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from the September 2021 issue


"Afroinsularity" is one of two winning poems selected by Airea D. Matthews for the 2021 Words Without Borders—Academy of American Poets Poems in Translation Contest.


Words Without Borders · Poems in Translation Contest: "Afroinsularity," by Conceição Lima, tr. Shook

Listen above to Shook read their translation of Conceição Lima's "Afroinsularity"


They left the islands a legacy 
of hybrid words and gloomy plantations, 
rusted mills, breathless sterns, 
sonorous aristocratic names, |
and the legend of a shipwreck on Sete Pedras. 

They arrived here from the North, 
by mandate or perhaps in the service of their king: 
navigators and pirates, slavers, thieves, smugglers, 
simple men, rebels and outlaws too, and Jewish infants 
so tender they withered like burnt corn. 

On their ships they brought compasses, trinkets, seeds, 
experimental plants, atrocious sorrows, 
a standard of stone pale as wheat, 
and other dreamless, rootless cargos, 
because the entire island was a port and a dead-end road. 
All its hands were black pitchforks and hoes. 

And there were living footprints in the fields slashed 
like scars—each coffee bush now exhales a dead slave.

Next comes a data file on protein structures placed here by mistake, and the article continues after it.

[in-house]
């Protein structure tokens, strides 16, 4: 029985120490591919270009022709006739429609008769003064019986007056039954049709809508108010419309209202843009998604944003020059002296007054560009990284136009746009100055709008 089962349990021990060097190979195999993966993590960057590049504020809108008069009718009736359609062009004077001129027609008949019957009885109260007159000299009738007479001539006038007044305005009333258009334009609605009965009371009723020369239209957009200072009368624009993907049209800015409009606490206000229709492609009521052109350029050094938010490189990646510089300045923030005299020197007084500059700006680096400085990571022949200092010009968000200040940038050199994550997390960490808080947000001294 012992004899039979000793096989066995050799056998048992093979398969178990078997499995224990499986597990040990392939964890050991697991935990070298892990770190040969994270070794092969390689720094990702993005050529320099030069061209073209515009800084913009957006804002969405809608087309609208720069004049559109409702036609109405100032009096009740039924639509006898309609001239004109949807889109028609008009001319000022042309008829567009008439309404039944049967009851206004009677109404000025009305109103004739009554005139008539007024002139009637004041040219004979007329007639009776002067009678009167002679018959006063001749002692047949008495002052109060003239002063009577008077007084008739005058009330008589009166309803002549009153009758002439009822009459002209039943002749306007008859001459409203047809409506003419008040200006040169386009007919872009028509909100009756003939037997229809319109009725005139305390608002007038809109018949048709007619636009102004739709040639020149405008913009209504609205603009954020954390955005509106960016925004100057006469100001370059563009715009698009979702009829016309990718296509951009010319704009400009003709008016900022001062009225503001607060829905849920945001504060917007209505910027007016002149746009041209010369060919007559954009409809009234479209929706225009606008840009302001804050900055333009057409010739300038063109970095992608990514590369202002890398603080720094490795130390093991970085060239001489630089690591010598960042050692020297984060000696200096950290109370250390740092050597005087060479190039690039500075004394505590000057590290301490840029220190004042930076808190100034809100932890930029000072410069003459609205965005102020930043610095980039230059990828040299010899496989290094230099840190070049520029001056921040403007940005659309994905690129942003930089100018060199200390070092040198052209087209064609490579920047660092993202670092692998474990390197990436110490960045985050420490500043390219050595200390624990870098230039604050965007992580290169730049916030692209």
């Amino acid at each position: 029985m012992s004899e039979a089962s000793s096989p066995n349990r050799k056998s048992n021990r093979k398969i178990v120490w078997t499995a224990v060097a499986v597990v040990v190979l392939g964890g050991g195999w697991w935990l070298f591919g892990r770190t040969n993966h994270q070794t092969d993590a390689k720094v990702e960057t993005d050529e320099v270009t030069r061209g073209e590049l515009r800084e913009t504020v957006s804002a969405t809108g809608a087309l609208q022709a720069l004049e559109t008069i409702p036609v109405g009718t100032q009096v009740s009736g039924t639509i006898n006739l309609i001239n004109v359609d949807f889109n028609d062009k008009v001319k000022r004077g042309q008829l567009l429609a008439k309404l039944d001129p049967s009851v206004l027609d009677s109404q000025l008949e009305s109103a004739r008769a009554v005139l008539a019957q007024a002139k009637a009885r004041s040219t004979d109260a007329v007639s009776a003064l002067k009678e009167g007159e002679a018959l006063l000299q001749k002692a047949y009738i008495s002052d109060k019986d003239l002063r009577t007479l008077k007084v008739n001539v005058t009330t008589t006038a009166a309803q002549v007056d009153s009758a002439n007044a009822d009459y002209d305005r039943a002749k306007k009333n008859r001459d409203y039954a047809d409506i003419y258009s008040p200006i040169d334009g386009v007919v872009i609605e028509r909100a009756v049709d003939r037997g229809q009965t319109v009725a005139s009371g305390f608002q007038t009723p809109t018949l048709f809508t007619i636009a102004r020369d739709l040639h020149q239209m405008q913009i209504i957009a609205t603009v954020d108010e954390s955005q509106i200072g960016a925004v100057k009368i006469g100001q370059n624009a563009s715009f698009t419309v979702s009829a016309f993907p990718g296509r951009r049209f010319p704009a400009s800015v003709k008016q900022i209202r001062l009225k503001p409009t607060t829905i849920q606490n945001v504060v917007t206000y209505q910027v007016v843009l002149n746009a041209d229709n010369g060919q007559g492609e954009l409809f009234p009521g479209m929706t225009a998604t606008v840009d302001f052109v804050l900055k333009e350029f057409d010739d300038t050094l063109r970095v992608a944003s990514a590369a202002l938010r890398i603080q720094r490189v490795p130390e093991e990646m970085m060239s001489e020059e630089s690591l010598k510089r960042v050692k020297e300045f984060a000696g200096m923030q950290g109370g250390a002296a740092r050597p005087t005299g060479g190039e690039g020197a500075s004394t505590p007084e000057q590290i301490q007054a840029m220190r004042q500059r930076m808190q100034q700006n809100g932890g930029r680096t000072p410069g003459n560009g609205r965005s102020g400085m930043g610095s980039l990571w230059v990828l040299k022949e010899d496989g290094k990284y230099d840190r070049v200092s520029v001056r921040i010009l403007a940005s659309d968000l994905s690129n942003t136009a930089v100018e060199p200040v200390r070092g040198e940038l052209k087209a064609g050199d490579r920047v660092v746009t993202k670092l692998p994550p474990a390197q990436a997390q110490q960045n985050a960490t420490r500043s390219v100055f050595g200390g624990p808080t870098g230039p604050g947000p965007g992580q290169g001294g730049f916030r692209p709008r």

And on the islands they were 
bold: arrogant statues on street corners, 
a hundred or so churches and chapels 
for a thousand square kilometers, 
and the insurgent syncretism of roadside Christmas shrines. 
And there was the palatial cadence of the ússua, 
the scent of garlic and zêtê dóchi 
on the témpi and ubaga téla, 
and in the calulu, bay leaves blended with palm oil 
and the perfume of rosemary and of basil from the gardens on our family land. 

And the specters melted into 
the islander’s clocks—tools of empire 
in a structure of ambiguous clarities 
and secular condiments, 
patron saints and toppled fortresses, 
cheap wines and shared dawns. 

At times I think of their pallid skeletons, 
their hair putrid at the edge of the sea. 
Here, in this fragment of Africa 
where, facing the South, 
a word rises high 
like a painful flag.

© Conceição Lima. Translation © 2021 by Shook. All rights reserved.

Click here to listen to poet Conceição Lima read this poem in the original Portuguese

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